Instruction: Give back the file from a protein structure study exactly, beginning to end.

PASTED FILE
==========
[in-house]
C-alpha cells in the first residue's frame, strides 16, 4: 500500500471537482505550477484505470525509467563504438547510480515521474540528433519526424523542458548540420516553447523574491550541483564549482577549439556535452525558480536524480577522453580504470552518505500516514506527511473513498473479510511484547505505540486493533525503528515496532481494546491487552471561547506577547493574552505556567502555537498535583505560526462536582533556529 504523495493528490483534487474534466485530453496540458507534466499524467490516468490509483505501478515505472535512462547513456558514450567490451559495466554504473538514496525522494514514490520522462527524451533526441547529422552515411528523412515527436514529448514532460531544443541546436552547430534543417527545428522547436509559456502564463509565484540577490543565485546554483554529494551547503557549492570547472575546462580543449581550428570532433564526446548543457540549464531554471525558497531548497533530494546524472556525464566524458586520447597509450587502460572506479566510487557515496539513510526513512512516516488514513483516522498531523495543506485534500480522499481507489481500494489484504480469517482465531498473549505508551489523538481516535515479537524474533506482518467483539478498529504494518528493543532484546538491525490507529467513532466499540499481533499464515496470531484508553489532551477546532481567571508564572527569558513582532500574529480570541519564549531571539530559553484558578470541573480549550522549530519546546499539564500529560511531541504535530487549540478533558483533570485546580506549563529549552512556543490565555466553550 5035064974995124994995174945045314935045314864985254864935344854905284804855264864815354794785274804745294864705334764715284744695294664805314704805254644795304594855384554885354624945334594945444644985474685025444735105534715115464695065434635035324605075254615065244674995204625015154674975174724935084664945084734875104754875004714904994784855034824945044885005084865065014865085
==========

[in-house]
C-alpha cells in the first residue's frame, strides 16, 4: 500500500471537482505550477484505470525509467563504438547510480515521474540528433519526424523542458548540420516553447523574491550541483564549482577549439556535452525558480536524480577522453580504470552518505500516514506527511473513498473479510511484547505505540486493533525503528515496532481494546491487552471561547506577547493574552505556567502555537498535583505560526462536582533556529 504523495493528490483534487474534466485530453496540458507534466499524467490516468490509483505501478515505472535512462547513456558514450567490451559495466554504473538514496525522494514514490520522462527524451533526441547529422552515411528523412515527436514529448514532460531544443541546436552547430534543417527545428522547436509559456502564463509565484540577490543565485546554483554529494551547503557549492570547472575546462580543449581550428570532433564526446548543457540549464531554471525558497531548497533530494546524472556525464566524458586520447597509450587502460572506479566510487557515496539513510526513512512516516488514513483516522498531523495543506485534500480522499481507489481500494489484504480469517482465531498473549505508551489523538481516535515479537524474533506482518467483539478498529504494518528493543532484546538491525490507529467513532466499540499481533499464515496470531484508553489532551477546532481567571508564572527569558513582532500574529480570541519564549531571539530559553484558578470541573480549550522549530519546546499539564500529560511531541504535530487549540478533558483533570485546580506549563529549552512556543490565555466553550 5035064974995124994995174945045314935045314864985254864935344854905284804855264864815354794785274804745294864705334764715284744695294664805314704805254644795304594855384554885354624945334594945444644985474685025444735105534715115464695065434635035324605075254615065244674995204625015154674975174724935084664945084734875104754875004714904994784855034824945044885005084865065014865085